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Hello all,

I'm not sure if this is really a question or just a cry for help and/or feedback. My partner and I are in a difficult situation with my great-aunt. My partner (my aunt's friend - no blood relation) has POA for healthcare. My aunt's friend (90 yrs. old and has long managed my aunt's finances) has POA for finances.

Even as I read this, I can see what a mess this could become - and already is, to some extent.

The bottom line is that my aunt is deteriorating, with a general decline, and dementia. She is being evaluated today by a nurse for possible hospice care. We've tried to involve the friend w/ financial POA in this, and she has responded angrily, says she does not have POA for anything, and insinuates that we are trying to put something over on my aunt. As I write this, I am getting clarity, so thanks for listening, those of you who've read this far.

My partner and I are the primary caregivers, and frankly, we are stressed, exhausted and very concerned about my aunt. She is well over 100, still living alone, and slipping by the day. A nephew is here visiting, and the three of us are trying to mobilize more care, and hospice is a start. Have I said that my aunt is very mistrustful, in general, and becoming delusional and paranoid?

As I read over my own post, I see that, regardless of the drama here, we need more care for my aunt. period. And partner and I need to set boundaries and take care of ourselves. period. How this unfolds may be rocky and crazy, but it will have to happen. We may have problems getting any financial resources unlocked in case we need in-home care, but I guess that is tomorrow's problem. If someone does have POA, but denies it, we may need to consult our own attorney. If any of you would like to throw hugs our way, we could sure use them. Thanks all! Catlover (Sheryl)

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Thanks everyone for your great responses! We are very happy with hospice, and my aunt actually opened up to the nurse yesterday, who she met for the first time! We are so relieved and grateful for these small victories; it's been a long time coming.

Turns out the other friend really is financial POA, even though she first thought she wasn't; and we've consulted the lawyer who first established the POAs to begin with. It's still messy there, but it will get sorted out. Ideally, partner or myself with become financial P.O.A. (as you said ba8alou!), as we're both in our 50s, not aged 90, and responsible and engaged daily with aunt's affairs. I didn't mention this, but 90 yr old's adult daughter is in the mix, telling us not to contact her mother. (I used to think only dysfunctional families could get this crazy, but dysfunctional friends can do.) It's like earning a doctorate in crisis-management. Thanks all - we are on top of things, and much more hopeful and relaxes! Cat
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Cat, it sounds like you're well on your way out of the quagmire! Good luck with the attorney, sounds like your partner should be POA for both med and financial, and then there will be somewhat smoother sailing. Post back!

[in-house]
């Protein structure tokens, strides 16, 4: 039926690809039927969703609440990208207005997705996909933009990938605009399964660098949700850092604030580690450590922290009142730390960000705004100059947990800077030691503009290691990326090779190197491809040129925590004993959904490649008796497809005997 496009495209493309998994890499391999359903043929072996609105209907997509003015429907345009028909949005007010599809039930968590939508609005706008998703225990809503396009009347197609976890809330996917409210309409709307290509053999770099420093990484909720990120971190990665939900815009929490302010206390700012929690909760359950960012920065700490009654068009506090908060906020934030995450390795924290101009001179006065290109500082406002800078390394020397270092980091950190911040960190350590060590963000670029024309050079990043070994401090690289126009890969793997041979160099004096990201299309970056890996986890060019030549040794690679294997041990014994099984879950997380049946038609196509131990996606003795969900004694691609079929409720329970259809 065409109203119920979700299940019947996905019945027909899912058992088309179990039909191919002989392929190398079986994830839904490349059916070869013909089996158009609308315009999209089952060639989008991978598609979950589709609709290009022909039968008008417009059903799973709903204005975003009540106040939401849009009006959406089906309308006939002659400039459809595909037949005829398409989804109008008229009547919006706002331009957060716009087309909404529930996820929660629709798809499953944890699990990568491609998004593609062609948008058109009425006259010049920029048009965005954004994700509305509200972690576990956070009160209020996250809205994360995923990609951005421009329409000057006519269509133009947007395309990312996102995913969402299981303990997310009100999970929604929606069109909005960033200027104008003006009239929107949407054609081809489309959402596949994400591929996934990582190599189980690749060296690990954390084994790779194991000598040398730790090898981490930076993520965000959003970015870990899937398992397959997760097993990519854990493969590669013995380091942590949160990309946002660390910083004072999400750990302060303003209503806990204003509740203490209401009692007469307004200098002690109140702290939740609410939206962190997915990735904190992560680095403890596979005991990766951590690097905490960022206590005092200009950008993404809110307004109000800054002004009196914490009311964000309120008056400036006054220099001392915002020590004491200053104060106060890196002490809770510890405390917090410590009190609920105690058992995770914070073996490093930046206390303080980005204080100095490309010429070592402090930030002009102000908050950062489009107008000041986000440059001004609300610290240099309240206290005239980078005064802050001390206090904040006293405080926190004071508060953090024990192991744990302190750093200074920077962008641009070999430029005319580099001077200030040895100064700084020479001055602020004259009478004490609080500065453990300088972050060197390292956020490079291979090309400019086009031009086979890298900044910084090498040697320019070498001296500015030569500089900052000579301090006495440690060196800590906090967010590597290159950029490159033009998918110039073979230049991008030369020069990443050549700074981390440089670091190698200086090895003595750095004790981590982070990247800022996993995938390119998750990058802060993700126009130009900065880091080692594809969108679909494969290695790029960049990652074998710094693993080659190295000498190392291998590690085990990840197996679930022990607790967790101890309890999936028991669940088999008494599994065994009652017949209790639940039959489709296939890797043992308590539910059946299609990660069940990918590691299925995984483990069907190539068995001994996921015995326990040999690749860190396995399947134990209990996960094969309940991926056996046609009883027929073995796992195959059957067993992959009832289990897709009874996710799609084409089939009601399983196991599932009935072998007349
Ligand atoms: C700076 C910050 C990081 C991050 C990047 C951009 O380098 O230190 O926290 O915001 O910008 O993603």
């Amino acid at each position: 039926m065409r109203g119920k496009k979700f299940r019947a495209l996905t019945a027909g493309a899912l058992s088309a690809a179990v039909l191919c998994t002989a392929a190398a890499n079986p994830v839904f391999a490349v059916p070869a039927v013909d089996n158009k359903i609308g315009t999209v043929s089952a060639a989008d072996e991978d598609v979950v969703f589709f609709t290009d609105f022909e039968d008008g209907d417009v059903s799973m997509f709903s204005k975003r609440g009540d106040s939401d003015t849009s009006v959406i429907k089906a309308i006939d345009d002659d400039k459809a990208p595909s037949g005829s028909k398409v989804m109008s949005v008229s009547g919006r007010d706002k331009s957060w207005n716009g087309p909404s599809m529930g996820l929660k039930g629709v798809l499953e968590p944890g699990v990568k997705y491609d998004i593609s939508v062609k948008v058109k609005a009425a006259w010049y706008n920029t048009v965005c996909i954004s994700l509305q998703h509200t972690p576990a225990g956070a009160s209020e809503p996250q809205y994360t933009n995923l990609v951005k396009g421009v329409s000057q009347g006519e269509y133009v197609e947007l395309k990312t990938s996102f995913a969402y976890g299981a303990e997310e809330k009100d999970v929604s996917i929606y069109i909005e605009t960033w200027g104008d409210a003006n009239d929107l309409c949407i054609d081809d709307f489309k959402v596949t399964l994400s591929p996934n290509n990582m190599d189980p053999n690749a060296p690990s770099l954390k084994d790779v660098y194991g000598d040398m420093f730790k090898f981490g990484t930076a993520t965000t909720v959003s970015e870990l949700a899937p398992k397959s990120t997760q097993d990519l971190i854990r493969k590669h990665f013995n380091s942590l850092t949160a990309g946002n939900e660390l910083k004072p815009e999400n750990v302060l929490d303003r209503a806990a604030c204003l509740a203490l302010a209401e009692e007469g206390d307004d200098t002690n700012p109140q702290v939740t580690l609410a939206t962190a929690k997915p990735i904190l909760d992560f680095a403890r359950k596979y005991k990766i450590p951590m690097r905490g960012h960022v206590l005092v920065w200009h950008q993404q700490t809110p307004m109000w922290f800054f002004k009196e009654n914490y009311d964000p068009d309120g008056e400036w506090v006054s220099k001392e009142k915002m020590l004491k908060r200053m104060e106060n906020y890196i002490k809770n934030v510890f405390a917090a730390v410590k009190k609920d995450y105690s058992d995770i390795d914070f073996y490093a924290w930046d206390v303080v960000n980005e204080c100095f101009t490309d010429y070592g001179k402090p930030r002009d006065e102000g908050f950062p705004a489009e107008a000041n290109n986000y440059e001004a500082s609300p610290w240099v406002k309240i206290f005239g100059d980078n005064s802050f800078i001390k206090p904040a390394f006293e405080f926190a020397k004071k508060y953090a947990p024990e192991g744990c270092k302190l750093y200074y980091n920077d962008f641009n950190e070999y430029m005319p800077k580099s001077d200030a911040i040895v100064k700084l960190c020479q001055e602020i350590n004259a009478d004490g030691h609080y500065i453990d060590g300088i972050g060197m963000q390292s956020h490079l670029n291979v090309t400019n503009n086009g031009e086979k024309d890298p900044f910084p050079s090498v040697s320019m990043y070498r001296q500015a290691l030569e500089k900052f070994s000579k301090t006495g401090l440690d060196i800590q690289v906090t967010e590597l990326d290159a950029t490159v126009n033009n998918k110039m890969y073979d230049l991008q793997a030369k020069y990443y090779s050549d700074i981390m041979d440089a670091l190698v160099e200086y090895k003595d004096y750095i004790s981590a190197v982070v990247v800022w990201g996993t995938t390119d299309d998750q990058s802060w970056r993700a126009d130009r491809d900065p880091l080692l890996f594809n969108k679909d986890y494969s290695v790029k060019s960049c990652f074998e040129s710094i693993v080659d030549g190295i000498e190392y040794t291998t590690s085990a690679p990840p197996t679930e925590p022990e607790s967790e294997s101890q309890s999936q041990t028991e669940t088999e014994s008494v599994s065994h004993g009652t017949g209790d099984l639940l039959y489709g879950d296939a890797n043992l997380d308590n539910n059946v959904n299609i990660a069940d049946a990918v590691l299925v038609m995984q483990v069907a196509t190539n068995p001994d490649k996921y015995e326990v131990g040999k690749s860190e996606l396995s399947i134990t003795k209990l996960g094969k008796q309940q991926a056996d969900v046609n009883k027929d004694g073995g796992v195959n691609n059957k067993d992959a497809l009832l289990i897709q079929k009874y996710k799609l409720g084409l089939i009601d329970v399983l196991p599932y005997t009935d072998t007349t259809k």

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Get legal advice on what to do when the person with financial POA has also lost her marbles. Oh boy! Best of luck getting this sorted out, you seem to be on top of the situation :)
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catlover~I am glad to hear she has accepted hospice care. We are here when and if you need support.
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You shouldn't have to hire any additional care to keep her at home if you're going to have hospice. They provide everything you need. Caregivers, bath aides, nurses....everything.
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sharynmarie & pamstegman -- Thanks for the hugs and the thoughtful answers -- thankfully, my aunt has accepted hospice more readily than expected, and she is now officially under their care. This is a huge huge relief on every level.

Yes, pamstegman, Medicare does cover hospice; our concern is if we need to hire any additional care, to keep her in her home. There are only two of us now doing hands-on care, and I work full-time. Thanks for note about signing P.O.A. after name. We are meeting with original attorney who wrote P.O.A., as the woman who has financial POA denies it, and doesn't want to do it - thanks for helping clarify that she needs to be removed.

Thanks again!

Sheryl
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Always sign P.O.A. after your name so you don't get billed. Hospice by the way, is a free service covered by Medicare.
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The healthcare POA has every right and responsibility to seek treatment. The financial POA has to pay those bills. Should she refuse, have her removed as she is no longer fulfilling those duties.
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Sheryl~Big Hugs to you!!! I suggest that you go to the original attorney who wrote this POA separating medical and financial with a copy of the email from the woman saying she does have responsibility for finances. I believe you that you are not abusing your your aunt finances but are trying to secure her medical care because you cannot take care of her due to her needs. It is great that you recognize you can't take care of her!! Hugs again for knowing her needs and what you can give. Let us know how things unfold.
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